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IMC 2009: Sessions

Session 110: Political Culture in the Latin West, Byzantine, and Islamic Spheres: Righteous Peoples and Errant Outsiders, I

Monday 13 July 2009, 11.15-12.45

Sponsor:Society for the Medieval Mediterranean
Organiser:Jonathan Shepard, Independent Scholar, Oxford
Moderator/Chair:Thomas Brown, School of History, Classics & Archaeology, University of Edinburgh
Paper 110-aNew Portraits of Old Adversaries: The Image of Islam in the Hagiography of Maiolus of Cluny
(Language: English)
Scott G. Bruce, Department of History, University of Colorado, Boulder
Index terms: Hagiography, Historiography - Medieval, Language and Literature - Latin, Monasticism
Paper 110-bReligious Belief and Diplomacy in 10th-Century Byzantium: The Correspondence of Patriarch Nicholas I Mystikos
(Language: English)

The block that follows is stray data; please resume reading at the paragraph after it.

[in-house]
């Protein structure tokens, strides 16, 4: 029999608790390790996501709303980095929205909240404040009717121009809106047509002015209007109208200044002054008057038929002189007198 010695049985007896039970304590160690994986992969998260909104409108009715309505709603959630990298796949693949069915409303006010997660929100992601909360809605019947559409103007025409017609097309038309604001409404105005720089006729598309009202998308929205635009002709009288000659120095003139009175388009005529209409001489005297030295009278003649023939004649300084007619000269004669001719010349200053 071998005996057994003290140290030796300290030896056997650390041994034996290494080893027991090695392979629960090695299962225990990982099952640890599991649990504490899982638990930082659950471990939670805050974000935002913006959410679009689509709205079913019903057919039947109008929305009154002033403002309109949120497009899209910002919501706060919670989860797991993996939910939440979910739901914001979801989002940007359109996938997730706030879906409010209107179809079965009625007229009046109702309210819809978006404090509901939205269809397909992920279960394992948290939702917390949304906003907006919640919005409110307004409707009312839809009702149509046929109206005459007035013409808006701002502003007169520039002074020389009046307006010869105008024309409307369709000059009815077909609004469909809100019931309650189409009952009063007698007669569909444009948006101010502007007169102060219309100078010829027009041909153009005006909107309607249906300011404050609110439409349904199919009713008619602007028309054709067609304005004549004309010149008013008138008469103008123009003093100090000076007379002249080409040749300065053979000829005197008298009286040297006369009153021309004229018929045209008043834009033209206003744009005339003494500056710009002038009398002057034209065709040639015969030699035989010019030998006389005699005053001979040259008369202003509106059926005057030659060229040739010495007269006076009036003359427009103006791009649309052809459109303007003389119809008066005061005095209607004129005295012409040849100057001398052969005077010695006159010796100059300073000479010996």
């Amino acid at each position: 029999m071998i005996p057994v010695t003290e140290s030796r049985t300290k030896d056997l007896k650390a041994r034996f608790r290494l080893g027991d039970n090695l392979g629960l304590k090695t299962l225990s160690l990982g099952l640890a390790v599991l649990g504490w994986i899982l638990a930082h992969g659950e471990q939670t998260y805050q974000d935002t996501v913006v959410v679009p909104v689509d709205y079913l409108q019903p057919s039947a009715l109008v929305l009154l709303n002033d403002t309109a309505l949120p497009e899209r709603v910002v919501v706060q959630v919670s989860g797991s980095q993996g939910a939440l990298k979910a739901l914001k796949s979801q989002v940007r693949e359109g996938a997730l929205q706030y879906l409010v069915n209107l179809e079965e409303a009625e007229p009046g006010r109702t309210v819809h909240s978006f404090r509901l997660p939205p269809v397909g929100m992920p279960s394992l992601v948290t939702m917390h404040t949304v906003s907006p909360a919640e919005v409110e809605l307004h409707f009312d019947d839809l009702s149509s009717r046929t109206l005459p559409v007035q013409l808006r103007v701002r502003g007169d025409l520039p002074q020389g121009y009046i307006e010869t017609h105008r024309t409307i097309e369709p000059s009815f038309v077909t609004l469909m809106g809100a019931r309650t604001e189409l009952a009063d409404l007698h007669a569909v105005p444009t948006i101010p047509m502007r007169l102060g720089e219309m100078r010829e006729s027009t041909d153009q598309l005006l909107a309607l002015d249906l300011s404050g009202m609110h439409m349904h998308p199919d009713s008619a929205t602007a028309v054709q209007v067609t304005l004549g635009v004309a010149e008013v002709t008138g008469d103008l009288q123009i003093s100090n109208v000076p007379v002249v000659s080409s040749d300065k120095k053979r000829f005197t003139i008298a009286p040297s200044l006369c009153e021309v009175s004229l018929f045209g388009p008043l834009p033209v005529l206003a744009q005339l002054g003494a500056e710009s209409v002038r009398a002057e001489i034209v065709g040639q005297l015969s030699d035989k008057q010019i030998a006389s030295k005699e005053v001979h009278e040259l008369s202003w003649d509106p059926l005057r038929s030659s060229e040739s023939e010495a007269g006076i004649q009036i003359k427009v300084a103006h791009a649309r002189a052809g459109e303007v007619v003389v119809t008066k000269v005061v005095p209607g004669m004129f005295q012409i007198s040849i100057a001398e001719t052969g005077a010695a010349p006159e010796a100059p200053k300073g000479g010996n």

Claudia Ludwig, Prosopographie der mittelbyzantinischen Zeit, Berlin-Brandenburgische Akademie der Wissenschaften, Berlin
Index terms: Byzantine Studies, Ecclesiastical History, Politics and Diplomacy
Paper 110-cHow to Use and Abuse a Greek Monk: Greek Monks in Early 11th-Century Rome
(Language: English)
Greg Landels, Centre for Byzantine, Ottoman & Modern Greek Studies, Department of Classics, Ancient History & Archaeology, University of Birmingham
Index terms: Byzantine Studies, Monasticism, Politics and Diplomacy
Paper 110-dHard on Heretics, Light on Latins: The Orthodoxy of Alexios I Komnenos
(Language: English)
Jonathan Shepard, Independent Scholar, Oxford
Index terms: Byzantine Studies, Ecclesiastical History, Politics and Diplomacy

Our prime concern is with the ways in which the authorities within each sphere defined their orthodoxy in relationship to the beliefs, ideology, and practices of the other spheres, especially in overt antithesis to them. In other words, we shall be considering how far regimes could gain or maintain a reputation for religious orthodoxy and thus political legitimacy through stirring up or leading opposition to the beliefs of 'Latins', 'Greeks', 'Saracens', or other errant outsiders. The one could gain in self-definition and self-righteousness and a kind of self-sealant commonality through identifying and indicting the defects of the other, sometimes to the death.